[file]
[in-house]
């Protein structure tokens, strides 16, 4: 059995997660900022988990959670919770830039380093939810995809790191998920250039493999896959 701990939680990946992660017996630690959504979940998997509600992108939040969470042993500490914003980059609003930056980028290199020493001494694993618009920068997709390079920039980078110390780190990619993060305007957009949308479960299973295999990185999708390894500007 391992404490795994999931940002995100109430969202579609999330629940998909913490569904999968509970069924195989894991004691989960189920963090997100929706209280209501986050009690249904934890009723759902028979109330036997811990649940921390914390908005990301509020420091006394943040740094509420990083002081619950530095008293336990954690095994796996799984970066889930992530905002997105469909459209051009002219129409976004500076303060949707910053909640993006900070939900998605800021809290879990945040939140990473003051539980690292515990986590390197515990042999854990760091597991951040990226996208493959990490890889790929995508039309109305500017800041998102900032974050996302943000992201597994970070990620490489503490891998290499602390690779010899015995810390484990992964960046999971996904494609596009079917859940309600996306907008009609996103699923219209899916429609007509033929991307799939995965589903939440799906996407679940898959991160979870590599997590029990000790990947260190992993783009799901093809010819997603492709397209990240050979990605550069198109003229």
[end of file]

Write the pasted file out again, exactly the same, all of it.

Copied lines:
[in-house]
């Protein structure tokens, strides 16, 4: 059995997660900022988990959670919770830039380093939810995809790191998920250039493999896959 701990939680990946992660017996630690959504979940998997509600992108939040969470042993500490914003980059609003930056980028290199020493001494694993618009920068997709390079920039980078110390780190990619993060305007957009949308479960299973295999990185999708390894500007 391992404490795994999931940002995100109430969202579609999330629940998909913490569904999968509970069924195989894991004691989960189920963090997100929706209280209501986050009690249904934890009723759902028979109330036997811990649940921390914390908005990301509020420091006394943040740094509420990083002081619950530095008293336990954690095994796996799984970066889930992530905002997105469909459209051009002219129409976004500076303060949707910053909640993006900070939900998605800021809290879990945040939140990473003051539980690292515990986590390197515990042999854990760091597991951040990226996208493959990490890889790929995508039309109305500017800041998102900032974050996302943000992201597994970070990620490489503490891998290499602390690779010899015995810390484990992964960046999971996904494609596009079917859940309600996306907008009609996103699923219209899916429609007509033929991307799939995965589903939440799906996407679940898959991160979870590599997590029990000790990947260190992993783009799901093809010819997603492709397209990240050979990605550069198109003229």